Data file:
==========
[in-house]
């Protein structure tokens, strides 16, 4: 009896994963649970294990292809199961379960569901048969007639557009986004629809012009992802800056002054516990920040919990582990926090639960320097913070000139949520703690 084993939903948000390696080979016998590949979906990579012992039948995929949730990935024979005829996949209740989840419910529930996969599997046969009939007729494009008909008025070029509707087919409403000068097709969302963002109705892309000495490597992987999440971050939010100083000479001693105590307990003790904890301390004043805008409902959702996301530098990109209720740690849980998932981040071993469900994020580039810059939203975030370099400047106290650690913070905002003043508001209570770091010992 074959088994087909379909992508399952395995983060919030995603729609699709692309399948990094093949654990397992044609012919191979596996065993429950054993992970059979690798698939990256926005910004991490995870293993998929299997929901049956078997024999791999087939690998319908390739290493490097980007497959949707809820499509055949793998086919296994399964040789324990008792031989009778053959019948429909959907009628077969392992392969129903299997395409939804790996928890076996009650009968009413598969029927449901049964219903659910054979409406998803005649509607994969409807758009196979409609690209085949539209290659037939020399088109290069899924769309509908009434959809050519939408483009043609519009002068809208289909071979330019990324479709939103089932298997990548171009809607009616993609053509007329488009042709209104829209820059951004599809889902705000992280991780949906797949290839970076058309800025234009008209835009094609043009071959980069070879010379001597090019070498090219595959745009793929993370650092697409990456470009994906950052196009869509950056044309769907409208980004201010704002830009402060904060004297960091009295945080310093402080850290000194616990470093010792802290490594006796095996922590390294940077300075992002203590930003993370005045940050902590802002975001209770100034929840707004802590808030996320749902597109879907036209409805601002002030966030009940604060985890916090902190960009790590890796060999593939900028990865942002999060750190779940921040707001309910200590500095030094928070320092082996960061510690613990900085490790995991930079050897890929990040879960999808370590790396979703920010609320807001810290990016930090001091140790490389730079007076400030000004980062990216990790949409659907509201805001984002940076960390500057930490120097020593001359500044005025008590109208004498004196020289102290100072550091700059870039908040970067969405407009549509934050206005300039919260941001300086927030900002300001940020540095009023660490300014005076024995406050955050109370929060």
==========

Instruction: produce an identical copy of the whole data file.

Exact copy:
[in-house]
């Protein structure tokens, strides 16, 4: 009896994963649970294990292809199961379960569901048969007639557009986004629809012009992802800056002054516990920040919990582990926090639960320097913070000139949520703690 084993939903948000390696080979016998590949979906990579012992039948995929949730990935024979005829996949209740989840419910529930996969599997046969009939007729494009008909008025070029509707087919409403000068097709969302963002109705892309000495490597992987999440971050939010100083000479001693105590307990003790904890301390004043805008409902959702996301530098990109209720740690849980998932981040071993469900994020580039810059939203975030370099400047106290650690913070905002003043508001209570770091010992 074959088994087909379909992508399952395995983060919030995603729609699709692309399948990094093949654990397992044609012919191979596996065993429950054993992970059979690798698939990256926005910004991490995870293993998929299997929901049956078997024999791999087939690998319908390739290493490097980007497959949707809820499509055949793998086919296994399964040789324990008792031989009778053959019948429909959907009628077969392992392969129903299997395409939804790996928890076996009650009968009413598969029927449901049964219903659910054979409406998803005649509607994969409807758009196979409609690209085949539209290659037939020399088109290069899924769309509908009434959809050519939408483009043609519009002068809208289909071979330019990324479709939103089932298997990548171009809607009616993609053509007329488009042709209104829209820059951004599809889902705000992280991780949906797949290839970076058309800025234009008209835009094609043009071959980069070879010379001597090019070498090219595959745009793929993370650092697409990456470009994906950052196009869509950056044309769907409208980004201010704002830009402060904060004297960091009295945080310093402080850290000194616990470093010792802290490594006796095996922590390294940077300075992002203590930003993370005045940050902590802002975001209770100034929840707004802590808030996320749902597109879907036209409805601002002030966030009940604060985890916090902190960009790590890796060999593939900028990865942002999060750190779940921040707001309910200590500095030094928070320092082996960061510690613990900085490790995991930079050897890929990040879960999808370590790396979703920010609320807001810290990016930090001091140790490389730079007076400030000004980062990216990790949409659907509201805001984002940076960390500057930490120097020593001359500044005025008590109208004498004196020289102290100072550091700059870039908040970067969405407009549509934050206005300039919260941001300086927030900002300001940020540095009023660490300014005076024995406050955050109370929060």